When They Cry ~ Kai

From the gold rush of the early 2000s until the rise of legal streaming anime as a viable distribution hub, it was difficult to disseminate what was a hit or merely popular in anime. Sounds like the two shouldn't be separate from each other, but there's what you needed to watch when it came out and what you needed to have when it was released on DVD a year or so later if the series wasn't so lucky to hit Toonami or Adult Swim. That disconnect probably drove some business insiders insane and companies to deep financial troubles. Geneon Entertainment was perhaps the most famous supernova in these matters, imploding into a black hole and taking a sizable chunk of the American anime market with it. The semi-last of their licensed properties, Higurashi, was a prime candidate of this dichotomy. One of the series of 2006, you could hardly take a leisurely stroll around the Internet without some kind of animated gif or video clip with the sharer shouting about how you HAVE to see this supremely screwed up thing. When the initial effort was one of the last licensed properties that went through Geneon, it had the precarious position of spawning a sequel series released at the same time that would not be pursued by an organization that, for all intents and purposes, ceased to exist. FUNimation bought the rights and distributed the finished product with Geneon's name on it, but it sold poorly and FUNimation saw enough to let the license lapse without much thought to its follow-up Kai or the OVAs.

Nearly ten years later, all of Higurashi was snapped up by Sentai Filmworks, which is oddly a new iteration of yet another anime company that met its doom during the anime crash. After all this wait, are the people who fought off the urge to watch fan translations of Kai rewarded for their patience, or was it best left unlicensed? It's the former, mainly. The issue here is a full second series dedicated to the potential denouement, so it feels disconnected without the entire picture. Let's explain it like this: Suppose the movie Groundhog's Day ended before Bill Murray could leave February 2nd and they made a sequel that was all about him figuring everything out. Even if it was made with the same crew and the same skill, there would be a certain emptiness to the experience without the sides connected to each other more directly.

For the uninitiated, When They Cry is a show based on a visual novel (They brand it a sound novel to emphasize the work put into the atmosphere, but the same general idea) bent around June of 1983 in rural community Hinamizawa, a seemingly quiet place holding dark secrets that bubble to the surface during its annual Cotton Drifting Festival. Transfer student Keiichi is at first a model addition to the village, participating in extremely cute, over-the-top antics with his fellow schoolmates at the Japanese equivalent to a K-12 school, including twins Mion and Shion, naive Rena, and much younger Satoko and Rika. When the village's festival comes around, a dark shadow overtakes the community. Whether it be investigations into mysterious disappearances that occur annually, outsiders snooping into the "old ways," or attempting to purge the nastier citizens, tensions begin to boil and the situation escalates with one or more of the kids turning insane, brutal murder and torture following, and everyone winding up dead. The next episode hits the reset button and the process repeats in this seemingly cursed purgatory called Hinamizawa.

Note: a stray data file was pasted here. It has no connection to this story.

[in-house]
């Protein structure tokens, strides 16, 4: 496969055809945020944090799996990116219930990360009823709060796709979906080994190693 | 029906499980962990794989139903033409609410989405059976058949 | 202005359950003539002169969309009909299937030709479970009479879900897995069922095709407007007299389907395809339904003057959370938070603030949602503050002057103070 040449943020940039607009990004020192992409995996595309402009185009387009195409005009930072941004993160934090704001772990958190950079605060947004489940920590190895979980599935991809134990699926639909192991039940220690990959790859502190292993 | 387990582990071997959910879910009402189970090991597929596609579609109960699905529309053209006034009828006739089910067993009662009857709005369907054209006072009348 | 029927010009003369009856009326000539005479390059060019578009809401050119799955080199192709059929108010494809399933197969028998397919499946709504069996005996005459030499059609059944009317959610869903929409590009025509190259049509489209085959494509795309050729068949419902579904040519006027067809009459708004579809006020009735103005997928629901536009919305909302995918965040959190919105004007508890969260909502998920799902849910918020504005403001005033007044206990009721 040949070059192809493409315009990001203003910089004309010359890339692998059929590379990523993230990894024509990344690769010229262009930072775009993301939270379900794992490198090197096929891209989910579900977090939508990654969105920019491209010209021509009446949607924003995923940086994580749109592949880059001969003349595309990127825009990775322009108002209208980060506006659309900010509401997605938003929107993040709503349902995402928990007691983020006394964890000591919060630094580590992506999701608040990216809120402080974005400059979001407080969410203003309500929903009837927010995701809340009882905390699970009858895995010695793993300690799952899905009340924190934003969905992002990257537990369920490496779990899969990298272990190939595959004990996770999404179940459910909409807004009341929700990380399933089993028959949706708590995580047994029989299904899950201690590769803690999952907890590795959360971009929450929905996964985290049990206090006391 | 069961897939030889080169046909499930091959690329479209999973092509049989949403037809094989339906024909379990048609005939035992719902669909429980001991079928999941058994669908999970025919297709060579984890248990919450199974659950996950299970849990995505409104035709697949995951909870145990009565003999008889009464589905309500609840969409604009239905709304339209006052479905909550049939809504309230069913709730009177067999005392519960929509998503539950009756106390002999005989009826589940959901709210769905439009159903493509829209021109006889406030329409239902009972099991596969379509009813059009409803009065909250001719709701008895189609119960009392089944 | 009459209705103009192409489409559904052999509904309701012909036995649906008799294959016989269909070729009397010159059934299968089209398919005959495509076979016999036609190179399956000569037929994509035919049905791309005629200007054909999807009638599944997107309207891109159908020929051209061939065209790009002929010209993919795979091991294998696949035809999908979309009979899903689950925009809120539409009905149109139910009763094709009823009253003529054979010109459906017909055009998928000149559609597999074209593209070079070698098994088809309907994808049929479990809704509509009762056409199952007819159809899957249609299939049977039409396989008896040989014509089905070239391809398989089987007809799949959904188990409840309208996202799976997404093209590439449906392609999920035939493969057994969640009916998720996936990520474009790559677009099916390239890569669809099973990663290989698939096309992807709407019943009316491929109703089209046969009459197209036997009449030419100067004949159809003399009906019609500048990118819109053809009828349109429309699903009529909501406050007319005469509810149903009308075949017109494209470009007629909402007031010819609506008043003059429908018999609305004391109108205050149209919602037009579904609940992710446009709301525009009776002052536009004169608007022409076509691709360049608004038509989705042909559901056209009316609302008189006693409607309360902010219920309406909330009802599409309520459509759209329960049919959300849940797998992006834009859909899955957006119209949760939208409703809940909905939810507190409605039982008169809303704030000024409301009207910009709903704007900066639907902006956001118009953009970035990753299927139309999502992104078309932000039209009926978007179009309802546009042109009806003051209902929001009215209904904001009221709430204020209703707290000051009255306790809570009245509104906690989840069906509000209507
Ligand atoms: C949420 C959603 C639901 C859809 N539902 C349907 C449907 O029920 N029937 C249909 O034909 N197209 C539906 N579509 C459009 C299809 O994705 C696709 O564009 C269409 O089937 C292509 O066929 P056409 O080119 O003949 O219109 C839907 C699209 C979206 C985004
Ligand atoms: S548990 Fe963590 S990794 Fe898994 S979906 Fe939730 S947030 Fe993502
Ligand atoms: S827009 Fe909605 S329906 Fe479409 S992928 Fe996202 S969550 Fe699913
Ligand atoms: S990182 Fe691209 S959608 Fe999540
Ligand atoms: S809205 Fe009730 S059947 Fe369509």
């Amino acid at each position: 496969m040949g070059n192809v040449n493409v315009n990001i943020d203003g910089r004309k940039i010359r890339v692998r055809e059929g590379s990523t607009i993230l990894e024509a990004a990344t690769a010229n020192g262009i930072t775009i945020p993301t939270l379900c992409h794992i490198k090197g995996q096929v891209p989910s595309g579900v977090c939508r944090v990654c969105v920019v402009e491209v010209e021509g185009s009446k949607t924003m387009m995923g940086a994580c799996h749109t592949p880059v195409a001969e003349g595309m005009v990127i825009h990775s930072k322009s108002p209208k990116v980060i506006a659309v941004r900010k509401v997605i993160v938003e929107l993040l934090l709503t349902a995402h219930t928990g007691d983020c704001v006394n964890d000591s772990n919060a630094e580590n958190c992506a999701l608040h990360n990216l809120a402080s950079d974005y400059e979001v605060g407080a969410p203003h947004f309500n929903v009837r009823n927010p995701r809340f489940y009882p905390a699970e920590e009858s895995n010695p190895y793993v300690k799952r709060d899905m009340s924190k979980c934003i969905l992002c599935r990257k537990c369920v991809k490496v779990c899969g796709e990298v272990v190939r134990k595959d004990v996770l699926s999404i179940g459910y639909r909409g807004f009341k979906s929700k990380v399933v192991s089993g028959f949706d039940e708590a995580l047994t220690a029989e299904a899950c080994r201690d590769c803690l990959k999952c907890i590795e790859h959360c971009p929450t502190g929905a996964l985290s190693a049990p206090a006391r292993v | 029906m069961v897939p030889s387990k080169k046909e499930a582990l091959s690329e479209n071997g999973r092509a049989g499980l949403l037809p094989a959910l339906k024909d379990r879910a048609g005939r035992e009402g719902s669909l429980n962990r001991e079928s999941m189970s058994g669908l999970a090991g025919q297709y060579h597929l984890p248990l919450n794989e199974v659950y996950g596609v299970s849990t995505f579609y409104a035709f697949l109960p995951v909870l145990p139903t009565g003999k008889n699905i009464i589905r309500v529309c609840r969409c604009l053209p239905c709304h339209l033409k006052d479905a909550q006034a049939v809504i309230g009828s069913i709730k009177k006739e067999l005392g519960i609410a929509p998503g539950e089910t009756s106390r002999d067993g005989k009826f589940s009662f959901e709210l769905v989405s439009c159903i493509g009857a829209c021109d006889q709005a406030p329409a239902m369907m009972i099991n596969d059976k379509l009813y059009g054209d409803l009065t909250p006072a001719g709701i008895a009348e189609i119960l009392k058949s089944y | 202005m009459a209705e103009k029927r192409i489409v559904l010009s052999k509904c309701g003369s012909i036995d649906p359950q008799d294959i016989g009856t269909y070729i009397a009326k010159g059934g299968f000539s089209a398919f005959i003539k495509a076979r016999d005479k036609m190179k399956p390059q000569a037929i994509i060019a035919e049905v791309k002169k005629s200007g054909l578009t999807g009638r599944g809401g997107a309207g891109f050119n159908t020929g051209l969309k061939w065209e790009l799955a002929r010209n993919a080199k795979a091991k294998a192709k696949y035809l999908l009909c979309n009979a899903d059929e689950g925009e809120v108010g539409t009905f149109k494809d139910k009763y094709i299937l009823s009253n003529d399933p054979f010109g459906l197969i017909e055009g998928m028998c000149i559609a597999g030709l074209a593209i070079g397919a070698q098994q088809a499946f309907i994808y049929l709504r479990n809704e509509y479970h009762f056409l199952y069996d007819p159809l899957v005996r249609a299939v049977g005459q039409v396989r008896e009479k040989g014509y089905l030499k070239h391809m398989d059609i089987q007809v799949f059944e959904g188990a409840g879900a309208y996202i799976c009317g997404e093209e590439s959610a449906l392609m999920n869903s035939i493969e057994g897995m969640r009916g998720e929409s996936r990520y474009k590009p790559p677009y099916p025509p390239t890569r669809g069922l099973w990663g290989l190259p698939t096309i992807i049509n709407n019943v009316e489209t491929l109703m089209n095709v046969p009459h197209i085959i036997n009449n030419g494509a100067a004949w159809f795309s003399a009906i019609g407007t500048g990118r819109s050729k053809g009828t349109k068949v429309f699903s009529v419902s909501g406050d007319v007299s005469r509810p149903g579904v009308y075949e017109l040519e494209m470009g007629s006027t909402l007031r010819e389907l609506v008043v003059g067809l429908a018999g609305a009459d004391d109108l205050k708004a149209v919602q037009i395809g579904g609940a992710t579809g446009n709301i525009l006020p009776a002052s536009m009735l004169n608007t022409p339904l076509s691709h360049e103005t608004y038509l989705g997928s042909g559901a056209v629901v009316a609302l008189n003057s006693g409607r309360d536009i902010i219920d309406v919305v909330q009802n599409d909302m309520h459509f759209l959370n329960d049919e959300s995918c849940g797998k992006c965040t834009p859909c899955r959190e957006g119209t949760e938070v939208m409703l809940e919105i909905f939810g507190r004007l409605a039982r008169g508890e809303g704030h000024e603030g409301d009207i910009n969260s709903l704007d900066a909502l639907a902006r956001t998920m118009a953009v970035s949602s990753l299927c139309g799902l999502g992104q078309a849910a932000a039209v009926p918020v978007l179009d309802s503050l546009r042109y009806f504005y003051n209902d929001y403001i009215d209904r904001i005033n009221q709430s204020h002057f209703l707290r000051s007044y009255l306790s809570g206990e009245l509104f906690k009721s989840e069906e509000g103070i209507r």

Despite some-self awareness of the situation at the end of the first series, not much has changed. Yet it seems everything has changed. The shift from the original to the sequel is best described as switching from madness to desperation. The opening of the first Higurashi flaunted the combination of adorable character designs with savage, gut-stripping violence. The opening of Kai has a different tone. The remnants of the violence are there, but the imagery and editing treat it as mournful regret rather than active, wide-eyed participation. After a prologue that gathers a few "outsiders" to a reunion in the long-abandoned Hinamizawa from the world at the end of the first season, Kai floats back to the meat and potatoes of the franchise in another time loop. In this iteration, however, the point-of-view shifts to mostly Rika, the sweet grade schooler who occasionally gives surprisingly grave warnings to many of the citizens and visitors, and always wound up murdered in front the village shrine. Rika is secretly the most disturbed of all the villagers, being a singular person who recalls every single repeating Cotton Drifting festival "world" that has spawned for a time span of over one hundred years. Her only companion in her suffering is the child-like demon Hanyu, a spirit who is only visible to Rika until a certain point.

If the first season left matters open-ended, Kai is almost too eager to give a peek behind the curtain. At one point, Rika is floating in-between the different worlds and explaining exactly what the rules are. It's unusually forward for an anime like this to just tell what's going on. Since the new focus is how psychologically drained Rika is and teetering on the brink of surrendering to an eternity of suffering, the over-the-top gruesome violence is dialed down for more earthbound and mental damage. I'm not going to lie, one of the key factors to the first season is how entertaining it was when the town turned to madness, and with this more tempered approach, some of the zip is gone. The pacing takes a bit of the blame as well. The number of arcs in Kai are cut in half after the prologue compared to the initial effort, ballooning the episode count of each arc. If the first season seemed to be a bit of a slow burn, then sections of the second will move like a glacier.